What is ransomware?
Ransomware is a subclass of malware that is characterized by holding device control—and therefore locally stored data—for a ransom, which is typically paid using virtual currencies such as Bitcoin.
WannaCry, perhaps the most well-known single ransomware attack, uses a flaw in Microsoft’s SMB protocol, leaving any unpatched, internet-connected computer vulnerable to attack.
Ransomware is constantly evolving with new variants. Here’s one of the Petya ransomware family. (unfortunate person’s screen below, Doah!).
How do I defend against attackers and avoid ransom demands?
95% of ransomware attacks use phishing emails as the attack vector so diligent system patching and daily cyber security practices are very important to protect yourself at home, work or even when mobile.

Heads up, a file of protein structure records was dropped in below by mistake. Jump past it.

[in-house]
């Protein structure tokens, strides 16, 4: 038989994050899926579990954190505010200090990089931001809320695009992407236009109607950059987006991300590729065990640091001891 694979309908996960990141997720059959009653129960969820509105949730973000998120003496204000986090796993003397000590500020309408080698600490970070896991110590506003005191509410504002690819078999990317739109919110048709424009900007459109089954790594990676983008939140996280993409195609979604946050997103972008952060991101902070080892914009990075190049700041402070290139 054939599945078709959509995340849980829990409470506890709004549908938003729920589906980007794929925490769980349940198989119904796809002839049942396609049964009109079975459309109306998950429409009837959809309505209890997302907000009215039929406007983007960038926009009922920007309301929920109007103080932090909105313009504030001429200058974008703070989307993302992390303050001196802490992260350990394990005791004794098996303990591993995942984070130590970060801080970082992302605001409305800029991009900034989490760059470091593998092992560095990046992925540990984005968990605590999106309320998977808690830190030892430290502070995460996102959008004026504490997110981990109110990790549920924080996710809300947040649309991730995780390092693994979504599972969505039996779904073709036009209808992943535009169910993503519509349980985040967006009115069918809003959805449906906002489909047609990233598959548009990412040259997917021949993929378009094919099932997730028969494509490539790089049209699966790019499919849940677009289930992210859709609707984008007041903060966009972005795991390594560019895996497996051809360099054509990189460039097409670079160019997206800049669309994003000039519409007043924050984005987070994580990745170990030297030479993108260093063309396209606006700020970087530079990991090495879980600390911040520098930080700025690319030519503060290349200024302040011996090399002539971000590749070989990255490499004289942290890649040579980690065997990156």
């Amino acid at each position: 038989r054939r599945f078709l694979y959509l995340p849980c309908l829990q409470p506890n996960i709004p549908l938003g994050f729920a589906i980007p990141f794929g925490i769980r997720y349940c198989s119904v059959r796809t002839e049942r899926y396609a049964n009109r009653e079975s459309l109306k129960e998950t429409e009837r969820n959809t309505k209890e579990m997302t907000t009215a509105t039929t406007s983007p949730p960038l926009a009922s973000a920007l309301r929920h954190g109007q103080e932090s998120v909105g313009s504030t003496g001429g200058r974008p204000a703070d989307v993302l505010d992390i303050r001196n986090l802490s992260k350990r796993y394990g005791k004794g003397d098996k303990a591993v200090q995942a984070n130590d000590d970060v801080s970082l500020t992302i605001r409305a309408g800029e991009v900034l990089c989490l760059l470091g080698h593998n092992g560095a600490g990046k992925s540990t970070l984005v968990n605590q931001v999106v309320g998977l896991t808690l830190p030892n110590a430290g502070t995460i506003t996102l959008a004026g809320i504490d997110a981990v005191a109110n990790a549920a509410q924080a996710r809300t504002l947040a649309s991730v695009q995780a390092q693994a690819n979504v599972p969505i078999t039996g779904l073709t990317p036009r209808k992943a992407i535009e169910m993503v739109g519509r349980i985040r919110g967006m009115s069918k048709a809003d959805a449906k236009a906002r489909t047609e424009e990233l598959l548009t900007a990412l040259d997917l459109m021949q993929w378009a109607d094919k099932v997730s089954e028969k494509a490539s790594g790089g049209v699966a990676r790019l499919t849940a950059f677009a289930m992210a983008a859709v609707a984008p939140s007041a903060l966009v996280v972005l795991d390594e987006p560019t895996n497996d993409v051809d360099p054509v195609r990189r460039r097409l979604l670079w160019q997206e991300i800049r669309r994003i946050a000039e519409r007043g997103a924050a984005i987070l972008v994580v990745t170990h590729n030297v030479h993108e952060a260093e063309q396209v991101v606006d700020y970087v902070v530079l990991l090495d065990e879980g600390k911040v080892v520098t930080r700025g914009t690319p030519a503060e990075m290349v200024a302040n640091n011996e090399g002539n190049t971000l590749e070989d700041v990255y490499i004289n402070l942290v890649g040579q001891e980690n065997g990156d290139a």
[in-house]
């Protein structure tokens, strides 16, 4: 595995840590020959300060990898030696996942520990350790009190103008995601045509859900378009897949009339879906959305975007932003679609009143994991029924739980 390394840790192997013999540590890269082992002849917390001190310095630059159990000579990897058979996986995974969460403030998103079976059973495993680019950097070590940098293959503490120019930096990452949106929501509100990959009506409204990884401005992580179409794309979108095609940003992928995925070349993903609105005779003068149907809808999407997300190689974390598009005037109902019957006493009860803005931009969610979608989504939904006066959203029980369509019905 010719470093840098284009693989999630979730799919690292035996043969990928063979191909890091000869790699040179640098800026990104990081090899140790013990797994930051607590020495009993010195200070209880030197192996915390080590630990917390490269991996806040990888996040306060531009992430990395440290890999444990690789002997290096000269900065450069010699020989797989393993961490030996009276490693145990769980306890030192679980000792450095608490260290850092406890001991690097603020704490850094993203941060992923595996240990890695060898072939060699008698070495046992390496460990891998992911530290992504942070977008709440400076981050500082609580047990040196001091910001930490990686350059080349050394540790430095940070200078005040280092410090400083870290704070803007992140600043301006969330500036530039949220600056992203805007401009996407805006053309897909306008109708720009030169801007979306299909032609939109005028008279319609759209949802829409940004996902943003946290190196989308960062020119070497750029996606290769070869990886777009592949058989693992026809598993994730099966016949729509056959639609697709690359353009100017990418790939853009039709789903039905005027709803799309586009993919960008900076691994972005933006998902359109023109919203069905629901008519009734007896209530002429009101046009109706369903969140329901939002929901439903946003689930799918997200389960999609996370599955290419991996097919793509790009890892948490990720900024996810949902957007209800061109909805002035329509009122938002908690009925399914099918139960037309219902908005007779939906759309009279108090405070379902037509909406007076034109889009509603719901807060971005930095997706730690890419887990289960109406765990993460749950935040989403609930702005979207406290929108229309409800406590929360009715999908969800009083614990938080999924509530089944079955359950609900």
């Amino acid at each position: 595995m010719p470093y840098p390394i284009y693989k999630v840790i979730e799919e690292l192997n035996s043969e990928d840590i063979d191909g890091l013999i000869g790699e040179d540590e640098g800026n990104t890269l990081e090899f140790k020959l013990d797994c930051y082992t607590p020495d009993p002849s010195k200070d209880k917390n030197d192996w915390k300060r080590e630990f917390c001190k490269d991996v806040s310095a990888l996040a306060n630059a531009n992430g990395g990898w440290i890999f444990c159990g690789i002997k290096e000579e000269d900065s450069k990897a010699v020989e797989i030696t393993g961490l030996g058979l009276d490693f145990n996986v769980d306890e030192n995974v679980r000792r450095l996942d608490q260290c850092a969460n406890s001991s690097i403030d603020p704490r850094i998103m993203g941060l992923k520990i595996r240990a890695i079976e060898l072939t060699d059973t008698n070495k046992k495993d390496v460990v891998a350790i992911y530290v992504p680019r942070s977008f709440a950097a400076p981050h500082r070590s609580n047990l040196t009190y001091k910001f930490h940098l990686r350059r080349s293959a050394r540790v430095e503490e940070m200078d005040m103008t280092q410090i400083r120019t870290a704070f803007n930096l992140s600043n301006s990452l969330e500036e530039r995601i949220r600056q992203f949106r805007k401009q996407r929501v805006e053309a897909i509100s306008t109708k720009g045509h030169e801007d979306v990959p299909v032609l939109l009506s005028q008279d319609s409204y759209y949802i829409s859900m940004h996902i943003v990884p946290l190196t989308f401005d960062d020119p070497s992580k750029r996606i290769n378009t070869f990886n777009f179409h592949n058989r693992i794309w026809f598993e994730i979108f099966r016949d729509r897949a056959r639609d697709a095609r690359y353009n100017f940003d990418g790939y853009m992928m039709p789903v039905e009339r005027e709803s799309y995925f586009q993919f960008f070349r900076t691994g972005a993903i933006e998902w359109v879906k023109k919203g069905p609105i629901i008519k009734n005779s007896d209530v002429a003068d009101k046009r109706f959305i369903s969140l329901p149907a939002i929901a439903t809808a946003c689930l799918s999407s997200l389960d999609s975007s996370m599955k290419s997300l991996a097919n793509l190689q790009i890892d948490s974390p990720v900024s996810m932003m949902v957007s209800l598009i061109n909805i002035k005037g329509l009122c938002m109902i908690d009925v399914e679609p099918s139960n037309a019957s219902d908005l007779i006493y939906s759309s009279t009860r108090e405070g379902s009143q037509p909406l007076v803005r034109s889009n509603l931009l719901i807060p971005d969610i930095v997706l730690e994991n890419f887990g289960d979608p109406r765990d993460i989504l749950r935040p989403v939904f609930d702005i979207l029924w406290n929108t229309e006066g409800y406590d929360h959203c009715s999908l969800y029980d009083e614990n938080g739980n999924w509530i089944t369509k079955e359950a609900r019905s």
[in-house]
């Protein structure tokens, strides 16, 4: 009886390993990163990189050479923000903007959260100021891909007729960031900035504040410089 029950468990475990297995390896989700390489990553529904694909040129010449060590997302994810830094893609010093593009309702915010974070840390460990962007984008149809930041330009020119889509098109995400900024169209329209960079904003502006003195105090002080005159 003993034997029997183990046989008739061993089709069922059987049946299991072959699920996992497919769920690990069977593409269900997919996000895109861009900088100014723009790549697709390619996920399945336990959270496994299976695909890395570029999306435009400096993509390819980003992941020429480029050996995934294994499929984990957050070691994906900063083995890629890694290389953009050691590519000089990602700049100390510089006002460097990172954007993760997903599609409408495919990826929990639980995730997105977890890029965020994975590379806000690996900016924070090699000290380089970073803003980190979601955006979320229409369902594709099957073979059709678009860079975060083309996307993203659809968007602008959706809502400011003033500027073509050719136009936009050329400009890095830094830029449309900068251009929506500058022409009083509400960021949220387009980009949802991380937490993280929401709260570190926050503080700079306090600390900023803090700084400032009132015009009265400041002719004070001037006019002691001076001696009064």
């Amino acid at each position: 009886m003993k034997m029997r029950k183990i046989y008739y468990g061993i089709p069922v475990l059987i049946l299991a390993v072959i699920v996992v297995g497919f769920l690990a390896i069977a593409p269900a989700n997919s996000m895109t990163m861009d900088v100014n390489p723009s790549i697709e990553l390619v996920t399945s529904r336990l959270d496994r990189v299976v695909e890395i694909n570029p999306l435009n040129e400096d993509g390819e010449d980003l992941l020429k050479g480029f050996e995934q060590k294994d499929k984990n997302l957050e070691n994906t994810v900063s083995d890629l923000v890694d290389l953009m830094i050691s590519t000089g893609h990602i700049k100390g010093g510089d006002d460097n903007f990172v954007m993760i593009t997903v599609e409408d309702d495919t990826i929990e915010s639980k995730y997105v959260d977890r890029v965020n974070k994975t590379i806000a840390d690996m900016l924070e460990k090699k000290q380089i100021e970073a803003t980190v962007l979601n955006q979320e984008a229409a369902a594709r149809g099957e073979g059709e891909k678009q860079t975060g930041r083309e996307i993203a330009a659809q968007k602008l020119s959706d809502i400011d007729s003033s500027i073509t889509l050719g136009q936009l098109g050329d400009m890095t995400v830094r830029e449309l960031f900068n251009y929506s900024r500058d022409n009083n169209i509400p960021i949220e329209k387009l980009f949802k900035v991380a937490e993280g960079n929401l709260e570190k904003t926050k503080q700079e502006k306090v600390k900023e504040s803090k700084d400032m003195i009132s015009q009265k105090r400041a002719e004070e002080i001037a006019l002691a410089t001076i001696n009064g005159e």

Steps of defense
Ryan Sommers, manager of threat intelligence and incident response at LogRhythm Labs, recommended the following five steps of defense against ransomware:
1. Preparation: Patch aggressively so vulnerabilities are eliminated and access routes are contained. Protect endpoints with tools that can automatically detect and respond to infections.
2. Detection: Use threat intelligence sources to block or at least alert you to the presence of anomalies in your network traffic. Screen emails for malicious links.
3. Containment: If infected, ensure you have an endpoint protection system that can detect the execution and kill the process. Block and isolate the local host from the network to prevent additional files from being encrypted.
4. Eradication: Replace machines affected by ransomware. You can also clean network locations such as mailboxes or file shares, removing the malicious message. If you chose to clean rather than replace, continue to monitor to prevent the same attack from reemerging.
5. Recovery: Restore from a backup if you have one. Investigate what specific infection vector was used against the system, and how to protect it next time.